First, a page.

Another set-closing track, this re-tuned version of Credence Clearwater Revival's hit features an earnest vocal performance from Cobain and one Dave Foster on drums, who is at this point the only named drummer of Nirvana to not be featured on an official release. Amongst sincere archivists of Cobain's recorded output, any show pre-1989 is considered with holy grail status. This show features numerous songs that would be dropped from Nirvana's setlist (heavy on Incesticide side B) in a soundboard recording that is not particularly painful to listen to. 'Bad Moon Rising' merely caps out an extremely passionate and interesting performance amongst an era of the band that is unfortunately poorly documented.

10. untitled improvised set-closing jam - February 7, 1992 - Sydney

I got all the way here and realized nothing was from 1992. It was a difficult year for the band. They could still churn out the hits, and brought out some forgotten oldies like 'Swap Meet' and 'Beeswax', but all in all I feel as though it is perhaps Nirvana's weakest time as a live band. The February 7, 1992 show is an slight anomaly. An incredibly rare electric version of 'Where Did You Sleep Last Night' is performed, stopping perfectly on cue after treading on for several minutes in a dark and stormy fashion. The show closes with a monstrous improvisation that contains elements of 'Hairspray Queen' and 'Endless, Nameless' but remains distinct enough to be a wholly other entity. At 10-plus minutes, the piece conjures up shades of the band Earth, whose primary musician, Dylan Carlson, would be at Kurt's wedding as best man about two weeks later. While no video footage of this performance has circulated, judging by the sounds of the audience DAT recording there is the cliche instrument destruction happening amidst the din. But the song carries on with a distinct march and remains one of their most original improvised set-closers.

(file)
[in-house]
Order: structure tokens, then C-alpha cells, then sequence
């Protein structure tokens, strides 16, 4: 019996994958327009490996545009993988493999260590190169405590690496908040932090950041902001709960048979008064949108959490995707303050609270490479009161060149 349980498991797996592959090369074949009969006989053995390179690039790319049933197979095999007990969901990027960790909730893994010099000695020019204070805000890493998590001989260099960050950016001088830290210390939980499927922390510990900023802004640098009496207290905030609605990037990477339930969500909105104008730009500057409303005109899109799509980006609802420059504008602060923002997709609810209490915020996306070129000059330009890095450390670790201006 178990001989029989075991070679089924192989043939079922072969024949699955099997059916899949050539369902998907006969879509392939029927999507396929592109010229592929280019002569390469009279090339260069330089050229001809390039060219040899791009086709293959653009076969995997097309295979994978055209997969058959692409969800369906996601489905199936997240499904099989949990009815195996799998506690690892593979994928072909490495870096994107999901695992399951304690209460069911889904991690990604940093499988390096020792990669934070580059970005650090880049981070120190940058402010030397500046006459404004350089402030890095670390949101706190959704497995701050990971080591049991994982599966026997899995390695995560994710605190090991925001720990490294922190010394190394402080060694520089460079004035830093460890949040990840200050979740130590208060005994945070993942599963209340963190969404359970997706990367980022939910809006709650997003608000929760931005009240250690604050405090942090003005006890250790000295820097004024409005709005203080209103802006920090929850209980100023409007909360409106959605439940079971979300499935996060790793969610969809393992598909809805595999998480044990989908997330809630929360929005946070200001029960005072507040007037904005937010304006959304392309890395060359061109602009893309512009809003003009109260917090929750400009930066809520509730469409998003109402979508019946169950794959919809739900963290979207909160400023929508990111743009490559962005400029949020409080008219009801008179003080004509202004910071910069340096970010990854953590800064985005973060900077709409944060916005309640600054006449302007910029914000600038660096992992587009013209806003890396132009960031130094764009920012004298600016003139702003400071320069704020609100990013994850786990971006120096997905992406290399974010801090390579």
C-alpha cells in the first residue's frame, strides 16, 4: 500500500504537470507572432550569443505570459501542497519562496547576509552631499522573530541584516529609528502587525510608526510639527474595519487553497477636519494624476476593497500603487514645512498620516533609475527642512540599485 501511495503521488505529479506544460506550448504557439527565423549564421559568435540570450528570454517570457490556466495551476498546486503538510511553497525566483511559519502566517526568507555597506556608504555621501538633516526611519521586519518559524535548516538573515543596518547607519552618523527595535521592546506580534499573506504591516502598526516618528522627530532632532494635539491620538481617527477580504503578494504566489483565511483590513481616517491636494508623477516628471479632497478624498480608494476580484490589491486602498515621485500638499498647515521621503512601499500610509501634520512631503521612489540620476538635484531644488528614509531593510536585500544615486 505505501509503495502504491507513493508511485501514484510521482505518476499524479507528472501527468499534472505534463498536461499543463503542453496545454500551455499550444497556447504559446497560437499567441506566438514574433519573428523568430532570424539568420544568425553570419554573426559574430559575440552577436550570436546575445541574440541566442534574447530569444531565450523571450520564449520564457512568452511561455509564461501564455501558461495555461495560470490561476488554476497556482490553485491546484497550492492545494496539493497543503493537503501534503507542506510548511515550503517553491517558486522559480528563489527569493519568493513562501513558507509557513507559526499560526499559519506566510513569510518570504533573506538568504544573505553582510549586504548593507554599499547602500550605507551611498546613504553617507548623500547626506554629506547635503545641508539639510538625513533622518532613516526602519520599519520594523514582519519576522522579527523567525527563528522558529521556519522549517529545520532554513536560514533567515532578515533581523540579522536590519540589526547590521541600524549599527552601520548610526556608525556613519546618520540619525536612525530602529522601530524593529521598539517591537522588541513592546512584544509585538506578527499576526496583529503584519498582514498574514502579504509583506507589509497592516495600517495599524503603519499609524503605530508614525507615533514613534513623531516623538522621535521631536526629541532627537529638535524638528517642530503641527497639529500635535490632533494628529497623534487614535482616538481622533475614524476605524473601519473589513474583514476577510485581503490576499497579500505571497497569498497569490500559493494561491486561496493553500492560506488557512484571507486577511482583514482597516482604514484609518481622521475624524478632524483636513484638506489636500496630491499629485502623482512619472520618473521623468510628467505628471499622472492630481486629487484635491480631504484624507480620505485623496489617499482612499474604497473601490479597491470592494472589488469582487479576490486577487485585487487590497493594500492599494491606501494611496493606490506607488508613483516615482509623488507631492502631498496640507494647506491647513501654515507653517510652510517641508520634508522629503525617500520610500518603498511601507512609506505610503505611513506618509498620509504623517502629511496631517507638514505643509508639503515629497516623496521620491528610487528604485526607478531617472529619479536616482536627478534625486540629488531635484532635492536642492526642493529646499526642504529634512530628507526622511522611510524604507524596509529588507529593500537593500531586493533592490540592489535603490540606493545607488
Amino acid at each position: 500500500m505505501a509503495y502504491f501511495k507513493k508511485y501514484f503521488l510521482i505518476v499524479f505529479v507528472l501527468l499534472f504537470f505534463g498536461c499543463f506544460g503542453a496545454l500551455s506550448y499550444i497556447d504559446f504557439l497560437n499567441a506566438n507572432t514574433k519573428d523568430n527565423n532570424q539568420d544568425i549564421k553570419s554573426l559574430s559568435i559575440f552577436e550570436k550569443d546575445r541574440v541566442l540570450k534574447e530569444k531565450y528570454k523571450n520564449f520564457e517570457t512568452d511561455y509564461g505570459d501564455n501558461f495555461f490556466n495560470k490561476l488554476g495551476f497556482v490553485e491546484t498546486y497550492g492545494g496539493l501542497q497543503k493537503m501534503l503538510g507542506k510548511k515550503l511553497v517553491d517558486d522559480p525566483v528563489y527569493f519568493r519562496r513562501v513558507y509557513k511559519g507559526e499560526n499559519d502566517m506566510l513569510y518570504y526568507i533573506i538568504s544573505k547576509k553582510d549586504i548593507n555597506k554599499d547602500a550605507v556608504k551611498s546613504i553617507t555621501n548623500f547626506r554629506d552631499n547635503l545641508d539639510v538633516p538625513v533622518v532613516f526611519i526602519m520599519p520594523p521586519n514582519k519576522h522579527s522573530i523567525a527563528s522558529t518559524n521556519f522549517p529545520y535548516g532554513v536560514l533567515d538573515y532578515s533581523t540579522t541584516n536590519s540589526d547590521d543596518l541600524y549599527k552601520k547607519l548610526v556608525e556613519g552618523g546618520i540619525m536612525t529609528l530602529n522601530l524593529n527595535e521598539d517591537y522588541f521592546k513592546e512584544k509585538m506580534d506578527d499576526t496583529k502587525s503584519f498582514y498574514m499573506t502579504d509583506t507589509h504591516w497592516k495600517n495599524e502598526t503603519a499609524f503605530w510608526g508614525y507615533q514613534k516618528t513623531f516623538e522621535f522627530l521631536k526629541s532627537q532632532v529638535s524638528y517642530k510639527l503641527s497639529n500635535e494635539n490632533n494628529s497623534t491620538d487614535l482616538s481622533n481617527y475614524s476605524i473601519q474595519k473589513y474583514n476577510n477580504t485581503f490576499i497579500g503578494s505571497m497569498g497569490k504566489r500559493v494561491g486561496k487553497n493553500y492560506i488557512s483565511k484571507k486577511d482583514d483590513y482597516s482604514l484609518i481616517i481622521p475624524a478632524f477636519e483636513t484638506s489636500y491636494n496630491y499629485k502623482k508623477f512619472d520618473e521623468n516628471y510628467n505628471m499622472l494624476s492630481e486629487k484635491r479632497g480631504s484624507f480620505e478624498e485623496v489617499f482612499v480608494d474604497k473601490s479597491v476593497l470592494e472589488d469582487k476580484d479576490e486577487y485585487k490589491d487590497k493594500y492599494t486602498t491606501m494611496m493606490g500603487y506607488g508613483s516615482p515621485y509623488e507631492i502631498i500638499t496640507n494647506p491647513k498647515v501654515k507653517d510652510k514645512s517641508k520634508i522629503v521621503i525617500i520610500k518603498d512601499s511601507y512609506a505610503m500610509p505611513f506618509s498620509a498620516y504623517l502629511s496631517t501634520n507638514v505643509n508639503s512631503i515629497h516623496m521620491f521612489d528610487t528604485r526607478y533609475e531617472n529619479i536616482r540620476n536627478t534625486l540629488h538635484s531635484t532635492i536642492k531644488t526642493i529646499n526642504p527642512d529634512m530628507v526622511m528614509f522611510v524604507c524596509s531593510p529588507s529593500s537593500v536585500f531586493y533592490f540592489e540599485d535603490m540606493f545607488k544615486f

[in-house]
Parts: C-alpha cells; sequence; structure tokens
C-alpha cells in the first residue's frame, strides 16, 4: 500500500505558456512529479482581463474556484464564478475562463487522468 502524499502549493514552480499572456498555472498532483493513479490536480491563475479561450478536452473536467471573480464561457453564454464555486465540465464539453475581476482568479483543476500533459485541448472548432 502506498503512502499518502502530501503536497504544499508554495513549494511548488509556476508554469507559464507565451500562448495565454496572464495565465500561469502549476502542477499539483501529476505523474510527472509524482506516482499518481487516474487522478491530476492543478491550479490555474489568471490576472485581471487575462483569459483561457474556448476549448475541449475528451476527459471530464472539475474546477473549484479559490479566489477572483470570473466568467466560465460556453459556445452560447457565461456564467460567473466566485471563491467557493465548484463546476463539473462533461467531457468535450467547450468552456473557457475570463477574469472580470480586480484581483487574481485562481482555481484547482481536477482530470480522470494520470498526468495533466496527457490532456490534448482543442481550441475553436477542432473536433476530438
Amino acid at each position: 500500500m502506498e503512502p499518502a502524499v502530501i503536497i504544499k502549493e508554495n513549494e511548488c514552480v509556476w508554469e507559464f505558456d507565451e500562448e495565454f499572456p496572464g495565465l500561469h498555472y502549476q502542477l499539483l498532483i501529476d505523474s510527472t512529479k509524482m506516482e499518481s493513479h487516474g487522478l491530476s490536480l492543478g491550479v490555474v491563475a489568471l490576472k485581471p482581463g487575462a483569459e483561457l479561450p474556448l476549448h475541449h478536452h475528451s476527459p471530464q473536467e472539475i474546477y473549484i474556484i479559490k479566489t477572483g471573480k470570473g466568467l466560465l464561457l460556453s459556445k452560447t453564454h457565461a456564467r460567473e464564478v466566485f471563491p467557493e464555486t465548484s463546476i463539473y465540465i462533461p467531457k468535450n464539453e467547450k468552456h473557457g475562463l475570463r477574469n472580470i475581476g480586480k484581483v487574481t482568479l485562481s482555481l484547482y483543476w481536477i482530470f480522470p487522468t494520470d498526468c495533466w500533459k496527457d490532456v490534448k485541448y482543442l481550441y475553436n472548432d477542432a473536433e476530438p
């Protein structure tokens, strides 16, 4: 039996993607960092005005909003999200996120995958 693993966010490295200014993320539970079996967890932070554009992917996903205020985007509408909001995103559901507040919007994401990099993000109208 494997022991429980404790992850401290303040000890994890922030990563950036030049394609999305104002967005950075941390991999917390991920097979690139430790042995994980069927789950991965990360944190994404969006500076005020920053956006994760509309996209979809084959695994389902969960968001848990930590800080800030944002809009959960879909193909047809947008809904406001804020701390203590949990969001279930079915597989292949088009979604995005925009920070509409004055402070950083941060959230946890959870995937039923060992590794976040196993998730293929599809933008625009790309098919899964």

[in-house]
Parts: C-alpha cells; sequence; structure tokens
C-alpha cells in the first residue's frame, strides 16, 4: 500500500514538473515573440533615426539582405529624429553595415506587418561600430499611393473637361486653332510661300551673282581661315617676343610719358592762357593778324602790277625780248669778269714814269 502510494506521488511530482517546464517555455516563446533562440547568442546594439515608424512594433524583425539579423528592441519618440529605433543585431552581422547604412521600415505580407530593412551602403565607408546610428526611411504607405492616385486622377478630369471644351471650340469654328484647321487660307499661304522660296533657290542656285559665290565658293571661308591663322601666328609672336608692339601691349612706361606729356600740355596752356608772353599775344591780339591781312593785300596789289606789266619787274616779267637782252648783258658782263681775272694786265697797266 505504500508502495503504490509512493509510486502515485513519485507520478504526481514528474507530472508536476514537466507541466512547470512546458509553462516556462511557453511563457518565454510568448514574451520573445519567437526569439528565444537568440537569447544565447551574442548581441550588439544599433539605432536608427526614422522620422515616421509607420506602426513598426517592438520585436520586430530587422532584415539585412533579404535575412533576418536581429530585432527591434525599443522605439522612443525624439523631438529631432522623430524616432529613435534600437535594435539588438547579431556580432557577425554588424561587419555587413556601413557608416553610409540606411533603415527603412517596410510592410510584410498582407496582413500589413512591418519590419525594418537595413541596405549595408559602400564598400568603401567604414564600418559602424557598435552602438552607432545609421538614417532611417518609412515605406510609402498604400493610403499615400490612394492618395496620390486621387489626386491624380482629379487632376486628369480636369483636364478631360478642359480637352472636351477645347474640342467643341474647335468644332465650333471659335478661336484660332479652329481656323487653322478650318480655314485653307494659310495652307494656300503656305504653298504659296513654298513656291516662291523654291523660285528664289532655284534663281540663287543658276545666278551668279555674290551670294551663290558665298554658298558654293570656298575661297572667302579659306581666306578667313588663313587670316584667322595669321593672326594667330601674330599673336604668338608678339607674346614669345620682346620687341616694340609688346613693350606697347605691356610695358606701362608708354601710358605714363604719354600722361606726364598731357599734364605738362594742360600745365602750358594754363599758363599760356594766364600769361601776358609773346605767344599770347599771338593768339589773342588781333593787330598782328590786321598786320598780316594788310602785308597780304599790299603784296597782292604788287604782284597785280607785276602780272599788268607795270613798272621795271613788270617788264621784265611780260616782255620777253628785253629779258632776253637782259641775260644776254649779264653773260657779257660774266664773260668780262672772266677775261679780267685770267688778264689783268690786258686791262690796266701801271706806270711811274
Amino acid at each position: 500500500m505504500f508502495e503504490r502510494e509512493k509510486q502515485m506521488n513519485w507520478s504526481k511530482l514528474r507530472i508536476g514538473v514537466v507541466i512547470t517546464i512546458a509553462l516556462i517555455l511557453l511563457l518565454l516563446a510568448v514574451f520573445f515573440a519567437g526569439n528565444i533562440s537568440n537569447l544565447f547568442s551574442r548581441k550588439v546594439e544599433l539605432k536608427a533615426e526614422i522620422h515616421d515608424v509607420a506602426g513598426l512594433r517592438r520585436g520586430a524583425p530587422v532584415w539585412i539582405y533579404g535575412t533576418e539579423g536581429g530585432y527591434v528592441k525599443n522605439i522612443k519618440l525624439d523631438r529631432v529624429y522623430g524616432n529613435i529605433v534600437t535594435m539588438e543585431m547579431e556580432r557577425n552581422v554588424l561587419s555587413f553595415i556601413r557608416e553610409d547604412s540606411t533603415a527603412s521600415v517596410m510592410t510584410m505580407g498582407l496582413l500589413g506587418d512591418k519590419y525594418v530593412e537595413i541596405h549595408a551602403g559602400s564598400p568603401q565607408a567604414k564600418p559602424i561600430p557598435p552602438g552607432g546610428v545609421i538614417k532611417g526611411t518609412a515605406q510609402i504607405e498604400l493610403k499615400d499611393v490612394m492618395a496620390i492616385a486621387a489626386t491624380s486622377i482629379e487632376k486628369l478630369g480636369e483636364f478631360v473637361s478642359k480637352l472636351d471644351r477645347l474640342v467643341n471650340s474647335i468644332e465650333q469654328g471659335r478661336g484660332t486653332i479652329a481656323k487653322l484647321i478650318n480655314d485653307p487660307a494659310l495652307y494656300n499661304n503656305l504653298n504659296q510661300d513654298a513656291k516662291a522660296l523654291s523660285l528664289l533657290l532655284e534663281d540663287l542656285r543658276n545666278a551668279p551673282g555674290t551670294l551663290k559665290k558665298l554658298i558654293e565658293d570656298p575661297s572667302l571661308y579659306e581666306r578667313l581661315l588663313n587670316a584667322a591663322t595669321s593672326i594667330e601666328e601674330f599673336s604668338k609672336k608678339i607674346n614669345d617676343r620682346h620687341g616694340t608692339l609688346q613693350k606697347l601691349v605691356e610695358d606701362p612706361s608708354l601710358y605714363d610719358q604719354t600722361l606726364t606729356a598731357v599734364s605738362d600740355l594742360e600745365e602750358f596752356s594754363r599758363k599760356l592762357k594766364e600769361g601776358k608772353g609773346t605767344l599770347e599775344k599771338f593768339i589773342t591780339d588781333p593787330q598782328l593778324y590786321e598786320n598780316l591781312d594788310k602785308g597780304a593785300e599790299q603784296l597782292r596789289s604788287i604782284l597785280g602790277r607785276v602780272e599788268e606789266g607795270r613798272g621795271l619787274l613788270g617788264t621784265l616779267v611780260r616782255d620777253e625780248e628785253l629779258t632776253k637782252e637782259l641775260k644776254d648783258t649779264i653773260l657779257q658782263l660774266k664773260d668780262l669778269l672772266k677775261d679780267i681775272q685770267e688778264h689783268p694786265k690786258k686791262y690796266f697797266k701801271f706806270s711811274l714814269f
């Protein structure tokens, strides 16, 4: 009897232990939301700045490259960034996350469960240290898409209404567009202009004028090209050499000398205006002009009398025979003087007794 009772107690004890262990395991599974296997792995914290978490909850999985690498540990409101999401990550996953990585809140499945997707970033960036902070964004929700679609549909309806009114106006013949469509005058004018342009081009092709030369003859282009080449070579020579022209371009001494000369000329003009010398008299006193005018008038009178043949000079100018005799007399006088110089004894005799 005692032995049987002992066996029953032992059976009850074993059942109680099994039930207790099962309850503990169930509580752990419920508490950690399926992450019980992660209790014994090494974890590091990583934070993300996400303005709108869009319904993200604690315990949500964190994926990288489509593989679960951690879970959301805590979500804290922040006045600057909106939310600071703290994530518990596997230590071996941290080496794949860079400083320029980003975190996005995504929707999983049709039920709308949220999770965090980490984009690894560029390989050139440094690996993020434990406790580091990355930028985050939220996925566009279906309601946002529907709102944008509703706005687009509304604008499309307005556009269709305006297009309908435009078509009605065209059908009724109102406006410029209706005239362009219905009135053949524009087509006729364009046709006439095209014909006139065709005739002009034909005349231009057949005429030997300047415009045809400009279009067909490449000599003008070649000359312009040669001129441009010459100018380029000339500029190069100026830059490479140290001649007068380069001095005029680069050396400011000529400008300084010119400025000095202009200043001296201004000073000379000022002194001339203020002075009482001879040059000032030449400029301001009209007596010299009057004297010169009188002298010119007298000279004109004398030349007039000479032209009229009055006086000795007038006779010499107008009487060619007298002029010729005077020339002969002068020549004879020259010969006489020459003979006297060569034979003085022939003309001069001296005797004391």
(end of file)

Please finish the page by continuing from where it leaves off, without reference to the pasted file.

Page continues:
After trespassing through the annals of Nirvana fan recordings, I found myself moved to explore more esoteric music, eventually ending up completely consumed by bands as equally or more distraught in their delivery of sound. The Melvins, obviously, must be understood as a reference point for all eras of Nirvana's music. Similarly, bands like SWANS, Cop Shoot Cop, the Stooges, Sonic Youth and Scratch Acid all produced much less commercial material than what Nirvana assimilated their influences into. For some reason, I did not become the super-fan that also fell for the mid/late-90's drivel that the wake of the grunge fad spawned. On November 27, 1993, in Miami, FL, Kurt suggested from onstage to the kids in the audience that they go see Harry Pussy at Churchill's after the show. Well, nearly 20 years later and Churchill's is still kicking, playing host to one of the most intense acts you will ever see: the Laundry Room Squelchers ( ) That band's name always reminded me of the unsung Nirvana hit 'Sappy', but I do doubt that anyone can prove much of a relationship between the song and said Squelchers band.

In the meantime, I can be charmed that an underground of out-there sounds is still thriving and supporting itself decades after a hick band from the Washington sticks shone a brief spotlight on the DIY circuit and paved the way for a few thousand kids (or more, I hope) to get a move on and present their passion to others. It doesn't matter if Kurt lived or died because what remains can be so breathtakingly beautiful that it trumps the derivitive infinitely.

At ten years old, all I wanted was the 'Smells Like Teen Spirit' cassette single. My dad, who took me to the shopping mall that day to buy it, encouraged me to buy the whole album instead. I listened nonstop for nearly two years. My mother took me to see Nirvana live in concert. I owe them both a debt of thanks twenty years later.


Brett Robinson is left handed and doesn't know how to ride a bicycle. He has a crooked eye and is uncircumcised. He is obsessed with books about UFOs and Nirvana. He regularly performs with the rock'n'roll band Egg, Eggs, described by The Wire as "groovy sluggish puke." He currently resides in western Massachusetts, his favorite place in the world, with his cat.